Uganda ordered to pay $325 million to DRC in reparations | ANG
  • October 4, 2023

Fire at police headquarters injures 38 in Egypt

A fire at a police headquarters in north-eastern Egypt has injured at least 38 people, according to the country’s health ministry. The blaze broke out in the early hours of Monday …

Madagascar security forces fire tear gas on opposition candidates

Security forces in Madagascar fired tear gas on opposition candidates leading a protest in the capital Antananarivo on Monday, amid rising political tensions ahead of presidential elections next month. Eleven of …

New UN migration chief focuses on economic benefits of migration

The new chief at the International Organization for Migration (IOM) laid out her vision for tackling migration on Monday and stressed the importance of the economic benefits migration can have on …

The International Court of Justice (ICJ) on Wednesday set at $325 million the amount of reparations that Kampala must pay to Kinshasa for the invasion by Uganda of the eastern Democratic Republic of Congo (DRC) during the 1998-2003 war.

The DRC claimed more than 11 billion dollars, an amount described by Uganda as exorbitant. The ICJ, the UN’s highest court, found that Uganda should pay the DRC $225 million for loss of life, $40 million for damage to property and $60 million for damage to natural resources, ICJ Presiding Judge Joan Donoghue said.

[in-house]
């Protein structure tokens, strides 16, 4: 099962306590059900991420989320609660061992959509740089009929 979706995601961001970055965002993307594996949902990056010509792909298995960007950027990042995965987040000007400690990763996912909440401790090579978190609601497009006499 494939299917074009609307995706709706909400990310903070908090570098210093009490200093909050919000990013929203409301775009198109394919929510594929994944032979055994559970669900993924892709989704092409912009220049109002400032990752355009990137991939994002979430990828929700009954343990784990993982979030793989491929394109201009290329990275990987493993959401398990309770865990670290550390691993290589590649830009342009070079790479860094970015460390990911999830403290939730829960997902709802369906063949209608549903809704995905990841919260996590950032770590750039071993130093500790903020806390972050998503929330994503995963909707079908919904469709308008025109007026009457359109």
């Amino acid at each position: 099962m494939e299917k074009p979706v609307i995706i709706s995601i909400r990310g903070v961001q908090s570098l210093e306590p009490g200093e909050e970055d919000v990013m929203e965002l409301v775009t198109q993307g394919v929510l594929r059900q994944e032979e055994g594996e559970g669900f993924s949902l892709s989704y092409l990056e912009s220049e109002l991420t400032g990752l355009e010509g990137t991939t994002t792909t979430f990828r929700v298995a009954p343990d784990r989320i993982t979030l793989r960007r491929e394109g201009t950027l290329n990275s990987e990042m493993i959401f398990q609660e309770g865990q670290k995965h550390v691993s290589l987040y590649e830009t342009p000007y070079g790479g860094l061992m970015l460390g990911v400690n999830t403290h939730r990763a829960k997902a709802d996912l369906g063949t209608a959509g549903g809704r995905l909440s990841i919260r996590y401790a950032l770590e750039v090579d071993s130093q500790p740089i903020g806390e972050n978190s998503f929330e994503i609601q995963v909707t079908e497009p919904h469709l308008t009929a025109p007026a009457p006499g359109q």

“The Court sets the total amount of reparations awarded to the DRC at US$325 million,” the judge said. “The Court considers that the evidence in the record suggests that the number of deaths for which Uganda owes reparations is between approximately 10,000 and 15,000 people,” she said.

The Hague-based ICJ ruled in 2005 that Uganda should pay reparations for invading the DRC during the second Congo war (1998-2003). This conflict involved up to nine African countries, including Uganda and Rwanda, which supported rebel groups in the mineral-rich east of the country.

The two successive wars that devastated the country – called Zaire until 1997 and then the Democratic Republic of Congo – between 1996 and 2003 resulted in several hundred thousand deaths.

Leave a Reply

Your email address will not be published. Required fields are marked *